Cricket: Dougherty delighted ’Donnell men reach final

Burndennett's Julie Logue makes it before the Drummond wicket keeper on Saturday. INLV3115-234KDR
Burndennett's Julie Logue makes it before the Drummond wicket keeper on Saturday. INLV3115-234KDR

It is the final that few would have predicted but the 2015 landmark Sammy Jeffrey Shield decider will be contested by Creevedonnell and Newbuildings after both posted impressive semi-final wins on Saturday.

This is the first year that the final will be a two-innings affair after the North West Cricket Union agreed in principle during the winter that the Championship remains the only division of the local league without a dedicated two-innings showpiece.

It is fitting then that Creevedonnell, the competition’s most successful team, should be in the inaugural two-dayer and they got there in style by hammering Fox Lodge on their own patch.

A solid performance in the field gave the visitors a good start with Jordan Curry picking up three wickets and Stuart Moore, Leighton McGarrigle and Jean Symes chipping in with 2 apiece.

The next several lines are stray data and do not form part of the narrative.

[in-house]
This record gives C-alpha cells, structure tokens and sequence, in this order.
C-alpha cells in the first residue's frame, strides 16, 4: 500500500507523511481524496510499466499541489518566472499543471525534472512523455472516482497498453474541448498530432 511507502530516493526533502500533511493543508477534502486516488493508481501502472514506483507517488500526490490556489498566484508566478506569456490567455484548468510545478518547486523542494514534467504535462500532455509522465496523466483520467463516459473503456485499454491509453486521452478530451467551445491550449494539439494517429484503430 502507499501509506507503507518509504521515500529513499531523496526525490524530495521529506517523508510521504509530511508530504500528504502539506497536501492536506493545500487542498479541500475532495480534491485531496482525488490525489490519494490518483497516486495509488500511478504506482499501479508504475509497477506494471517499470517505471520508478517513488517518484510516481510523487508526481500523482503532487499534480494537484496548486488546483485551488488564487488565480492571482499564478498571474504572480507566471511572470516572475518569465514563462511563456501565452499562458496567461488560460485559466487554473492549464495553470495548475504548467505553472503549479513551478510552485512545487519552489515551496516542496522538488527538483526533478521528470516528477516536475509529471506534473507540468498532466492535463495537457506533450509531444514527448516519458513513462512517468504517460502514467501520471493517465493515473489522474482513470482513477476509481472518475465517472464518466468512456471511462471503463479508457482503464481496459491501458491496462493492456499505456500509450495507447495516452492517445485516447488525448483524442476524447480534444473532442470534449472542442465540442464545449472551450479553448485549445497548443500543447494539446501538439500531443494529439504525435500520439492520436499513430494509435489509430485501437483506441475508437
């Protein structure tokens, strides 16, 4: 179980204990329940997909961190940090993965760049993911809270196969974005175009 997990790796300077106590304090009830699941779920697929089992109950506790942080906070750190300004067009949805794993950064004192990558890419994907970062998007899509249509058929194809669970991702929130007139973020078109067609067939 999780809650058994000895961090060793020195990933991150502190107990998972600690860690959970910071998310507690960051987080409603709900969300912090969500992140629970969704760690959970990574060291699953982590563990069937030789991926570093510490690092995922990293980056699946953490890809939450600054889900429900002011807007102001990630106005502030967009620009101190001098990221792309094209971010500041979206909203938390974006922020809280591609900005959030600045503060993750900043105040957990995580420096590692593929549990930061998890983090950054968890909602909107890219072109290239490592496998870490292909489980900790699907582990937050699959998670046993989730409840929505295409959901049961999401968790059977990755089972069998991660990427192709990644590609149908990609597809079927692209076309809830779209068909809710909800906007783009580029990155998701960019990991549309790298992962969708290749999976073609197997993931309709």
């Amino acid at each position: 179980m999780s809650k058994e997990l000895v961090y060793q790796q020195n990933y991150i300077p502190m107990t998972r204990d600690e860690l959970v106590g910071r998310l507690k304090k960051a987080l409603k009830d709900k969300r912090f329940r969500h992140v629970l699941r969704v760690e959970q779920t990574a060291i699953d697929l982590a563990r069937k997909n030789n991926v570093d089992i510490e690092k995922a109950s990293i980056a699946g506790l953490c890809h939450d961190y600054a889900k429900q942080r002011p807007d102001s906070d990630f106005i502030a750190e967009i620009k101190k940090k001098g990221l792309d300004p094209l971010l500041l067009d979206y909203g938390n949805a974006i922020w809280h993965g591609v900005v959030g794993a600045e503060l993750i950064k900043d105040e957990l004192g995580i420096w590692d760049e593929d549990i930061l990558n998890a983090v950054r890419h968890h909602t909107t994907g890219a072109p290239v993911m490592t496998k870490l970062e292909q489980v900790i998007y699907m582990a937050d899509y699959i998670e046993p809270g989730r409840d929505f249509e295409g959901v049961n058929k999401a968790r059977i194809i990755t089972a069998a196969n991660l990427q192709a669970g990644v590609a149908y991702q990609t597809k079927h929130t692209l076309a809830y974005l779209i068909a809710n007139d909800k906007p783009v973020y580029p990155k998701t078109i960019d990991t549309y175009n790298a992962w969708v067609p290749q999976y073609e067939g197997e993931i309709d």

Marco Marais made 49 for the Foxies while Mark Mooney (28) Jamie Huey (24) and Andrew McGinnis (21) all contributed to a total of 156.

It looked light by Ballymagorry standards and when they looked across and saw Jean Symes padded up, the hosts will have feared the worst.

And they pretty much got it too as Symes and Stephen Scroggie strolled to the target at their leisure.

The South African hit 14 fours and 2 sixes in his unbeaten 76 while Scroggie smashed 8 fours and 4 sixes on his way to 74 not out. The reply took less than 18 overs to complete and afterwards Brian Dougherty was delighted that the Curryfree Road side were on their way to another final.

“Considering the start we made to the season we’re delighted to be back in another Sammy Jeffrey final,” admitted Dougherty.

“This will be our ninth in 16 years so it’s quite an achievement and with this year being a two-day final it should be extra special.”

The Creevedonnell man was one of the driving forces behind the change to the Sammy Jeffrey format and said that he wanted to see the Championship have its own Blue Riband final no matter who was in it.

“A lot of people felt that the competition needed freshening up and I personally felt that bringing it into line with the rest of the North West cups was a positive step. I’m delighted that we’re in it of course but it was more about raising the profile of the competition itself.”